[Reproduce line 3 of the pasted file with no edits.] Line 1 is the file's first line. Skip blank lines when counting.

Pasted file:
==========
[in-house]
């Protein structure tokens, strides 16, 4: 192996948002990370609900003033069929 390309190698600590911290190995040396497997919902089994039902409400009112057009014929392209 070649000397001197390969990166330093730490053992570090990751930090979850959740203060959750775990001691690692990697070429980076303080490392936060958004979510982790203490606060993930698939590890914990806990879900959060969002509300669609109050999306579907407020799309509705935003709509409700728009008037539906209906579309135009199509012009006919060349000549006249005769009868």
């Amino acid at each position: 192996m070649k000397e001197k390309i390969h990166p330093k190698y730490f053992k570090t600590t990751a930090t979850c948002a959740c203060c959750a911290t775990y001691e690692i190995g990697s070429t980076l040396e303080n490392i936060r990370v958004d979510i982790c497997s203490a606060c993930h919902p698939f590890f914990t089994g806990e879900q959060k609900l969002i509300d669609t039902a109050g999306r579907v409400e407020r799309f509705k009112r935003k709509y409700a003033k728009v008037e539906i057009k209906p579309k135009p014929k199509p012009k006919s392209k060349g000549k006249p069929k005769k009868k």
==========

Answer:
């Amino acid at each position: 192996m070649k000397e001197k390309i390969h990166p330093k190698y730490f053992k570090t600590t990751a930090t979850c948002a959740c203060c959750a911290t775990y001691e690692i190995g990697s070429t980076l040396e303080n490392i936060r990370v958004d979510i982790c497997s203490a606060c993930h919902p698939f590890f914990t089994g806990e879900q959060k609900l969002i509300d669609t039902a109050g999306r579907v409400e407020r799309f509705k009112r935003k709509y409700a003033k728009v008037e539906i057009k209906p579309k135009p014929k199509p012009k006919s392209k060349g000549k006249p069929k005769k009868k």